He said the most shocking thing is that the Prosecution admits that no burglary took place, which the police had insisted, and on which it based the disputable press conference after the discovery of Dragicevic’s body.
“If there was no burglary … Why did the house owner, Dj.R., say it was a burglary? Who told him to say that? If there was no burglary, how come items from that house were found in David Dragicevic’s pockets?” Perduv asked.
The trial of two inspectors of the Banja Luka Police Administration, namely Mikica Marijanac and Zoran Bosnjak, who have been accused of preventing the process of proof in the case of Dragicevic’s death, is underway before the Basic Court in Banja luka. The indictment was filed in 2018, but the trial began only in June.
The Interior Ministry of Bosnia’s Serb-led entity Republika Srpska, MUP RS, did not want to comment to BIRN BiH on the exact details of the Court’s decision or answer concrete questions about the alleged burglary and items found in Dragicevic’s pockets.
“The Ministry of Internal Affairs of Republika Srpska has never commented on court decisions nor will it ever do so,” MUP RS wrote.
In the decision, the Court wrote that the existence of numerous flaws does not automatically imply a conspiracy – but said the listed omissions give rise to a serious suspicions about the investigation.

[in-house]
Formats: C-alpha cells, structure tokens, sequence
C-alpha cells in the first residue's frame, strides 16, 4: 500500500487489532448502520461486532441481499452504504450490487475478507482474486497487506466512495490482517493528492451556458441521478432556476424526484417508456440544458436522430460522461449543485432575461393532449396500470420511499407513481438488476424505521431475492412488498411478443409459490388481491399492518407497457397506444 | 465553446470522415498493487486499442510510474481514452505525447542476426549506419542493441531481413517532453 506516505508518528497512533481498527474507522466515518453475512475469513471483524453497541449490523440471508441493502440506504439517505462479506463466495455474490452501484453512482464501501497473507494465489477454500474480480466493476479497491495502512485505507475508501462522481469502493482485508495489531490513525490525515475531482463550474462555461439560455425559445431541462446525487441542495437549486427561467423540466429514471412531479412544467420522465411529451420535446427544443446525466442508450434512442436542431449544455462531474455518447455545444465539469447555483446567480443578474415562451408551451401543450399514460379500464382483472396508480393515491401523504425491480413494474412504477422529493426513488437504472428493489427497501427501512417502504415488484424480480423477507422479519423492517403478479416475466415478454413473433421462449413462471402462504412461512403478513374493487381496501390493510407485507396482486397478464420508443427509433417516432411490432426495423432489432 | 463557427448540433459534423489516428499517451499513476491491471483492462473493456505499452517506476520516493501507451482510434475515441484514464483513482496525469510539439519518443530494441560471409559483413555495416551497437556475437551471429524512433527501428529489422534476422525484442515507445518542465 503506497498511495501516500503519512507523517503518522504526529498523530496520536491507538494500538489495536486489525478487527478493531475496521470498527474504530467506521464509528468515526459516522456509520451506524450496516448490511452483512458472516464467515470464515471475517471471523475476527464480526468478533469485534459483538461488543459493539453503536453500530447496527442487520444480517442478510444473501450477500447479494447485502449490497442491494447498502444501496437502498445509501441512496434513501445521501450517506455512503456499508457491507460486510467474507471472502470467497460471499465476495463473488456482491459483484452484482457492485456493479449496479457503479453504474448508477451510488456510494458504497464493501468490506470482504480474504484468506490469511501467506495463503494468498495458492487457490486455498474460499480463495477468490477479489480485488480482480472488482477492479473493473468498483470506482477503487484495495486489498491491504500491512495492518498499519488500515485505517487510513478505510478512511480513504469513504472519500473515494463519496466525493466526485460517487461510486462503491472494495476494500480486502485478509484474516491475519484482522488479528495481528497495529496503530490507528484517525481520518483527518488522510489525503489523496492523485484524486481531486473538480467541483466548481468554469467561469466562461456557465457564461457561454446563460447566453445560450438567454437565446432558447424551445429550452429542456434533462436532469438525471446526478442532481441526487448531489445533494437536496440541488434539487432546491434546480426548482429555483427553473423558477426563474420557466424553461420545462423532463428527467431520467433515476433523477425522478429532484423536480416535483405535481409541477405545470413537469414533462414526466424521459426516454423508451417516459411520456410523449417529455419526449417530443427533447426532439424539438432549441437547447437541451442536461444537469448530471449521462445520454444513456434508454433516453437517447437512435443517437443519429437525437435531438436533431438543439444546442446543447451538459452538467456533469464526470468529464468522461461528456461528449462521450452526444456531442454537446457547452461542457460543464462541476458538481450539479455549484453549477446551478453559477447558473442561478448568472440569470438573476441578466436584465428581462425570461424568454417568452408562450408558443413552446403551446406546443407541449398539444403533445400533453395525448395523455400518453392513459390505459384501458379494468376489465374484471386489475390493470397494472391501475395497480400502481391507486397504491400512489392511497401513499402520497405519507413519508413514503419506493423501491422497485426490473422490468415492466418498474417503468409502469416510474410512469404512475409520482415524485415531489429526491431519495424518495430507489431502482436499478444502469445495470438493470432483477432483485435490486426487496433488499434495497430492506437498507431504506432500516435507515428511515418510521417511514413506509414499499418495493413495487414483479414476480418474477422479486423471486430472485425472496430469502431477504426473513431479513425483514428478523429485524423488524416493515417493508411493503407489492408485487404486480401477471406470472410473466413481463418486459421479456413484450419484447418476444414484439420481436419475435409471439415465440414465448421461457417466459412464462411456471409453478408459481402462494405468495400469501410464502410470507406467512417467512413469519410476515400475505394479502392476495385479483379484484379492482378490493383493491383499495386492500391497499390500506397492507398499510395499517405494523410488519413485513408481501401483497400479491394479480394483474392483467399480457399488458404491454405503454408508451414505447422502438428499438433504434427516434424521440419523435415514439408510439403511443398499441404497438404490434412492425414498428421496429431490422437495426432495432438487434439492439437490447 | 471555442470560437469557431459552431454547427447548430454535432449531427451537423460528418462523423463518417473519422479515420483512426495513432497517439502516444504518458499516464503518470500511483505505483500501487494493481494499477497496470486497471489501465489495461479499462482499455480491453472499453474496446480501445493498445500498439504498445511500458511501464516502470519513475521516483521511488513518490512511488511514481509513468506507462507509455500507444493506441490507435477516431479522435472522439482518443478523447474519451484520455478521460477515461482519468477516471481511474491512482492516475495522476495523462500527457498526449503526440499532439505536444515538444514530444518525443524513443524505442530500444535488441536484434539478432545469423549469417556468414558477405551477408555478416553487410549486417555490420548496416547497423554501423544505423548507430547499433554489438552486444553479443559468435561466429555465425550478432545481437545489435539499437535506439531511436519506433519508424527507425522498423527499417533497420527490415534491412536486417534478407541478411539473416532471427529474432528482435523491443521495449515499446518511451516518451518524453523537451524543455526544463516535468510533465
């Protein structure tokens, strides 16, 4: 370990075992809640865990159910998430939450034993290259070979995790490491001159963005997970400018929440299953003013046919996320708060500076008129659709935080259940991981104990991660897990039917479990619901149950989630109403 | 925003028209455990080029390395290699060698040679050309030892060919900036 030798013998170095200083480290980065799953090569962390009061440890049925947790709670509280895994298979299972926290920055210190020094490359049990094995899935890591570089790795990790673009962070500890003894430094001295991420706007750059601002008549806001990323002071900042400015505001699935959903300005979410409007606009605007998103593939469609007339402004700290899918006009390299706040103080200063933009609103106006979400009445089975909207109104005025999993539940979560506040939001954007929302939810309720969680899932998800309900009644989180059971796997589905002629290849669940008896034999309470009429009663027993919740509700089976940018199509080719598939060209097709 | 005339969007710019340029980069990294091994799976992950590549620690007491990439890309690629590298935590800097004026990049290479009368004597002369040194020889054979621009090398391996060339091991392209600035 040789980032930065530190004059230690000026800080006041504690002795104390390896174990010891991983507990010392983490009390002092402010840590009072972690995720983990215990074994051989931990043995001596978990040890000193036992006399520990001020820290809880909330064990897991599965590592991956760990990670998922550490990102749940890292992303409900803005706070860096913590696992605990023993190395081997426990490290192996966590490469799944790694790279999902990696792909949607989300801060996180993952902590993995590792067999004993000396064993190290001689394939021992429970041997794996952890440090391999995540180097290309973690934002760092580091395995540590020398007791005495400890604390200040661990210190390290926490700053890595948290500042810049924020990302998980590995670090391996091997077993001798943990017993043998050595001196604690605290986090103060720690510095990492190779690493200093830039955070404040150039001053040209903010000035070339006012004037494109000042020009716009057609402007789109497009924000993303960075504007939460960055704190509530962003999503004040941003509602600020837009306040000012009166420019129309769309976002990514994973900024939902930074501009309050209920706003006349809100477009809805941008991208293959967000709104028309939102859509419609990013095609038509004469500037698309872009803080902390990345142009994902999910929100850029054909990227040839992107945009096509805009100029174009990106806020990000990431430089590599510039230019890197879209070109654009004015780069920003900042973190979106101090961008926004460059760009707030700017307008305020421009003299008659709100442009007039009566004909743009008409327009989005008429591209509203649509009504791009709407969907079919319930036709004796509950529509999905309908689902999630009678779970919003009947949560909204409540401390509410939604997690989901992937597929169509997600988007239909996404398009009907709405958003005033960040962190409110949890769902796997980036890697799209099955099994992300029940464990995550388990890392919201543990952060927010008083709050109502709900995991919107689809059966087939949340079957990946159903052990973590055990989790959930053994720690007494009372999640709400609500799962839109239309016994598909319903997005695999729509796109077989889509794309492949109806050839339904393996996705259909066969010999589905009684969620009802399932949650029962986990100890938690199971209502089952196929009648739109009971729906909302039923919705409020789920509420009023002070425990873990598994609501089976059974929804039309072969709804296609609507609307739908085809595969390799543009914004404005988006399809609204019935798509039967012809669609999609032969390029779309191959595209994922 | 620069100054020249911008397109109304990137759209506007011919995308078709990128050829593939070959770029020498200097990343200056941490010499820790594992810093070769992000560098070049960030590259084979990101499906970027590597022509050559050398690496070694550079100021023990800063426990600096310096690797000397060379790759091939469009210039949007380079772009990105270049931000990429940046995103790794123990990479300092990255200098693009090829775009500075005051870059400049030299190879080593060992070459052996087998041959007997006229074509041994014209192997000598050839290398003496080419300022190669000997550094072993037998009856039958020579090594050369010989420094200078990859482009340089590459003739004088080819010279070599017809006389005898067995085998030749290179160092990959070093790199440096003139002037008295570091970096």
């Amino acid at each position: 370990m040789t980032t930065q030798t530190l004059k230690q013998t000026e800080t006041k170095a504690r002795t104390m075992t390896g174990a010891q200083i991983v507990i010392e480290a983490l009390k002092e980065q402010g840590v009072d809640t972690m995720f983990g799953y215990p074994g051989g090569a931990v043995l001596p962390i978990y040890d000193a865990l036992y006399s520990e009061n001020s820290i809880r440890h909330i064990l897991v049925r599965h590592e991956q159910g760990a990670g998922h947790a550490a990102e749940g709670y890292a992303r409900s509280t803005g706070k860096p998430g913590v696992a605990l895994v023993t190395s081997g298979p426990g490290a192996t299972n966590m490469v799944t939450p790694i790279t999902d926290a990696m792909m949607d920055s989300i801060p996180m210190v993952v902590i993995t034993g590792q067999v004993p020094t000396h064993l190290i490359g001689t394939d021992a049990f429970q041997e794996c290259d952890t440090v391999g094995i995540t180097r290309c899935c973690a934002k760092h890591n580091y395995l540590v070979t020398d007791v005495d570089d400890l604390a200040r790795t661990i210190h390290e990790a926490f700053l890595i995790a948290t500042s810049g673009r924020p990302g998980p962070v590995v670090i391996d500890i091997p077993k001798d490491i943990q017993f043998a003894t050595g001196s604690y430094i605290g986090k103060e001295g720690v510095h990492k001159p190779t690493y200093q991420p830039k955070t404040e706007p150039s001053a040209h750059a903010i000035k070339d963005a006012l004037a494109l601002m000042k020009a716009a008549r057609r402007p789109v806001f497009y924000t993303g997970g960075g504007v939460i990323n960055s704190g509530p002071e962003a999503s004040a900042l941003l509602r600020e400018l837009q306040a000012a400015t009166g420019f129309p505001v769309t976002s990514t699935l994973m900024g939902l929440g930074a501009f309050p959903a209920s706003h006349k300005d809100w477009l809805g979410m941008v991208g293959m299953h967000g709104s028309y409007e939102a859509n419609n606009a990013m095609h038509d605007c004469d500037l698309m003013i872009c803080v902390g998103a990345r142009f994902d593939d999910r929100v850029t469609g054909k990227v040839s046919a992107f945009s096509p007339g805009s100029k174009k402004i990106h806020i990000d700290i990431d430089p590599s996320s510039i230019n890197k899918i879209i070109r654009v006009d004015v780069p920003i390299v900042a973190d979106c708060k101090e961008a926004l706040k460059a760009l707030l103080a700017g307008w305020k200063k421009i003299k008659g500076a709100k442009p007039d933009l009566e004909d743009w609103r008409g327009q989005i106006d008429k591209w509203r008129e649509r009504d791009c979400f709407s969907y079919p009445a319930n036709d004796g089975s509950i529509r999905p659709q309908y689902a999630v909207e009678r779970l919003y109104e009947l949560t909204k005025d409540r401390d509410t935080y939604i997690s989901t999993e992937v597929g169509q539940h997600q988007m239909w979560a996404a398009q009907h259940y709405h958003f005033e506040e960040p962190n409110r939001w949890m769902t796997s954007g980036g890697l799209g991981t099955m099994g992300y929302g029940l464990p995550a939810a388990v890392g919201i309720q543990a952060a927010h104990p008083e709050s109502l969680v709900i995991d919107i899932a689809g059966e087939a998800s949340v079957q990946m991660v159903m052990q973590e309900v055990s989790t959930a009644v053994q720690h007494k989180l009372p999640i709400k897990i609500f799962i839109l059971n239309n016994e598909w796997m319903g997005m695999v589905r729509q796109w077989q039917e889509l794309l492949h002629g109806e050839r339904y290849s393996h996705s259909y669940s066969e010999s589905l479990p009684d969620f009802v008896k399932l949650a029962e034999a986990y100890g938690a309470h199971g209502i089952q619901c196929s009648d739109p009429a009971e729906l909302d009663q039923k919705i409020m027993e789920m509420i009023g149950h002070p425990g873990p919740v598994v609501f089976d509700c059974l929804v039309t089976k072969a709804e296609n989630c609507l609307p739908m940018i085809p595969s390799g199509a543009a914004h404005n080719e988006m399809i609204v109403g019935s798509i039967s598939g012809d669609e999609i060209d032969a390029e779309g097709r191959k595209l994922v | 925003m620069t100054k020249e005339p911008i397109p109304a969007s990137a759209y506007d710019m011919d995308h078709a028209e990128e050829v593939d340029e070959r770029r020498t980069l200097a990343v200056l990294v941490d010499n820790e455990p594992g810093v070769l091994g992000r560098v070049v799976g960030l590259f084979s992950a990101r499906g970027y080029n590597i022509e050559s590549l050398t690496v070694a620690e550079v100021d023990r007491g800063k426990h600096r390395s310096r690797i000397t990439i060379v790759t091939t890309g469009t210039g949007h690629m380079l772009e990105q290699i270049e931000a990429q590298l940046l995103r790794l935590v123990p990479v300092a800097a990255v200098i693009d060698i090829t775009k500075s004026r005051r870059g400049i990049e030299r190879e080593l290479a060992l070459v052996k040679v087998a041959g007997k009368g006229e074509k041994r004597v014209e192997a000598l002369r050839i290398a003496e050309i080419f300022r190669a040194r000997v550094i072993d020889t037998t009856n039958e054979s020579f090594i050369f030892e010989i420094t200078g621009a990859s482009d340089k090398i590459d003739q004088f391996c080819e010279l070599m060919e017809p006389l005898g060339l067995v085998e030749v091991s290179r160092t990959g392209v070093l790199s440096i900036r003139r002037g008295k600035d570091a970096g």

Proper investigation could still be done
Feraget said the chance of an adequate investigation is not irreversibly lost because “there is [still] sufficient evidence”.
He said the investigation could run in two directions, namely the abuse of position by officials, and the murder of Dragicevic. He said the masterminds behind the death are the final objective of the investigation.
“The case is extremely voluminous; it contains 30 box files. All the things we talk about must be checked. To begin with, the examination of injured parties continues, and we know what comes next. An official effective investigation is being carried out now. That is the key,” Feraget said.
Journalist Vladimir Susak, who has reported on the investigations from the very beginning, said that, by upholding the appeal filed by Davor Dragicevic, the Constitutional Court had confirmed suspicions that have been expressed in the media since the start – that something was not right about the investigation into the murder and it was not being conducted in the normal way for such cases.
He sees the Constitutional Court’s decision as a new chance and hopes the case will finally get an epilogue in court.
The decision “can now prompt an investigation into whether the numerous omissions were made circumstantially, or if there was a conspiracy, which the Court itself has left open,” he said.
“That could ultimately lead to the perpetrators and/or masterminds of David Dragicevic’s murder,” Susak added.